There weren’t any accidents which meant that the course was gravel free. As far as we knew all the positioning was correct so everyone got the correct finishing places. I don’t feel there was anything in particular that I could improve on. The only challenge that we faced was the weather, it poured down that night and we had to avoid all the paper getting wet.
I had to be organised to write down the numbers and to collate the results. I also had to use good communication skills as I was talking to both adults and children. It felt really good and I really enjoyed seeing the young riders enjoying themselves. It affected others as without line judges at the event there wouldn’t be any positioning so the event would not have been a success. As I feel the event was a success, there is nothing that I could do differently. Though at the next event I would like to take on more responsibility.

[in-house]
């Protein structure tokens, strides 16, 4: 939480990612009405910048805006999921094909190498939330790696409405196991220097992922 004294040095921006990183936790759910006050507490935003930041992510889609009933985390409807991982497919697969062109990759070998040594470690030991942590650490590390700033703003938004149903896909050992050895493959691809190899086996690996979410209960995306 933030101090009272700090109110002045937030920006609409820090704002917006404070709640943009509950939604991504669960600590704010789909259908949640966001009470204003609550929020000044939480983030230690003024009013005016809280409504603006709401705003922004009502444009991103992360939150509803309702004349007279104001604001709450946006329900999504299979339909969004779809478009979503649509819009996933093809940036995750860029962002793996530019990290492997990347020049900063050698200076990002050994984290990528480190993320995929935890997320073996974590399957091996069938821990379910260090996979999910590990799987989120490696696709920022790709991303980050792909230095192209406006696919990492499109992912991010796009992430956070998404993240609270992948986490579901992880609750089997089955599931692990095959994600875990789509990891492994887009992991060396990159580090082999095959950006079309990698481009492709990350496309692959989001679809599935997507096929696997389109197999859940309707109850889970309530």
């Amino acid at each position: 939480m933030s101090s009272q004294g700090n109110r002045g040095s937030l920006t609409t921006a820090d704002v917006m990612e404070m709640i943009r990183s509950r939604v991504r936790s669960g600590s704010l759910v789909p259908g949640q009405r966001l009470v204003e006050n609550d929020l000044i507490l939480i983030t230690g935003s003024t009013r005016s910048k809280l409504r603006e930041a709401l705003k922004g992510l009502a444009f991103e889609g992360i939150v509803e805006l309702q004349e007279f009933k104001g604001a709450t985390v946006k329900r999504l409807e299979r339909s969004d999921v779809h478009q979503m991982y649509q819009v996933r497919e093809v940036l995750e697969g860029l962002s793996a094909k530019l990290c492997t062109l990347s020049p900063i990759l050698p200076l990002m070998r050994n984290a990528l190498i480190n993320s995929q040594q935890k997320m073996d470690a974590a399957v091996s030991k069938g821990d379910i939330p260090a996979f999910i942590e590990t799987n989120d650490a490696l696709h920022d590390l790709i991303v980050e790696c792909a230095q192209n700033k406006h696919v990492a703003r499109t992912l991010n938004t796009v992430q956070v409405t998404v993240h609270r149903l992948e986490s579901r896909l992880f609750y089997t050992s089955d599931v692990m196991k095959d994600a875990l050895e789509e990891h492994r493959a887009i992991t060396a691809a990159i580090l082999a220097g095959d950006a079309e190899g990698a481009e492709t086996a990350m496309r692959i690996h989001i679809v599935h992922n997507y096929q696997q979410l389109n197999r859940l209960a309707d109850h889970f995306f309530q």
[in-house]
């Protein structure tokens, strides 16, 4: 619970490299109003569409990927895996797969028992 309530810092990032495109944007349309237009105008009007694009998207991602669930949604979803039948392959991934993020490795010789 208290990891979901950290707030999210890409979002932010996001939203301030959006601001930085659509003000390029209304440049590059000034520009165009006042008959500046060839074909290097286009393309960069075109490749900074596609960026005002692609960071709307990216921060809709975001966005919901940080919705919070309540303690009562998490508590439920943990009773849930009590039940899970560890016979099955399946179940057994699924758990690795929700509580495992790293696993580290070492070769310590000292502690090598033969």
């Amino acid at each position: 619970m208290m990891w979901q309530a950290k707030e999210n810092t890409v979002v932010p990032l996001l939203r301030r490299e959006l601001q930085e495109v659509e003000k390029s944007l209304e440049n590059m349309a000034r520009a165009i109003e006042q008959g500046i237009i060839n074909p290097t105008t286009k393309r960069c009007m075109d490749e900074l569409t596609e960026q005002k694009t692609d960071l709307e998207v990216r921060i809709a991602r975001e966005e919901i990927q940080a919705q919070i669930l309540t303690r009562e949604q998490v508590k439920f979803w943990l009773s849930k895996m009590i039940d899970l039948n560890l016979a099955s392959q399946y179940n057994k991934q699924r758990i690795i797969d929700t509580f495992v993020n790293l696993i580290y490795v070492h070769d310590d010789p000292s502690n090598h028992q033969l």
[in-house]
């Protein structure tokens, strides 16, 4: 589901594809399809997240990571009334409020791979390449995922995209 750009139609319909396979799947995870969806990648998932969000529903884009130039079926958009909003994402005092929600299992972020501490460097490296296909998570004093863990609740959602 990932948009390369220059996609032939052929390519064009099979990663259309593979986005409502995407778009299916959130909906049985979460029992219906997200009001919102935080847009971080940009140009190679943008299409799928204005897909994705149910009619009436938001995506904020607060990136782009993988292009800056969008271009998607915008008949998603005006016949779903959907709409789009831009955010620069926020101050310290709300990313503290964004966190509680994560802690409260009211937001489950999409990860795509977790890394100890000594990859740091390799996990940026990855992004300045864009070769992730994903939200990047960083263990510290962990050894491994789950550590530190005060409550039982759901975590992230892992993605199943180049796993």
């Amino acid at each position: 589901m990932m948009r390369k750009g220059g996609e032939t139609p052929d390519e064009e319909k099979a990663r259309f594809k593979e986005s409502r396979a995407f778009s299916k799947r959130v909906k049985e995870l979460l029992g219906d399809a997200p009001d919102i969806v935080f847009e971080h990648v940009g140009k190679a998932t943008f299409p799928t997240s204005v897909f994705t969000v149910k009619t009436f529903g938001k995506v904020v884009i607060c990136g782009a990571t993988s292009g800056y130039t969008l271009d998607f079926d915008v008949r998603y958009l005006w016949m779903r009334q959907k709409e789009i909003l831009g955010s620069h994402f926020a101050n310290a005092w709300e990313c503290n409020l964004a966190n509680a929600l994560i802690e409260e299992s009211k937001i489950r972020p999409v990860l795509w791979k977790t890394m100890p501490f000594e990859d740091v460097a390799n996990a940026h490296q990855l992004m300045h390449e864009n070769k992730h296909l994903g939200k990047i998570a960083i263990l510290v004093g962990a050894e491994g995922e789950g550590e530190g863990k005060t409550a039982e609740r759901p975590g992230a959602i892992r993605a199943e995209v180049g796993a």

Blog 4: 01/10/2012
Taking Minutes at a Committee Meeting
At the Committee meeting I took the minutes and engaged in the discussion and decision making. I took the minutes down in note form and then typed them up to make them presentable and easy to read. It was then distributed to all Committee members so they would have a record of the meeting.
My minutes were accurate, so my note taking was successful. The only thing that I could improve on would be my writing speed which would mean that I would be able to write exactly what was said. The only challenge I faced was how to check that my minutes were accurate. I overcame this by asking the club secretary to also take the minutes and then to compare them at the end to see if they were accurate.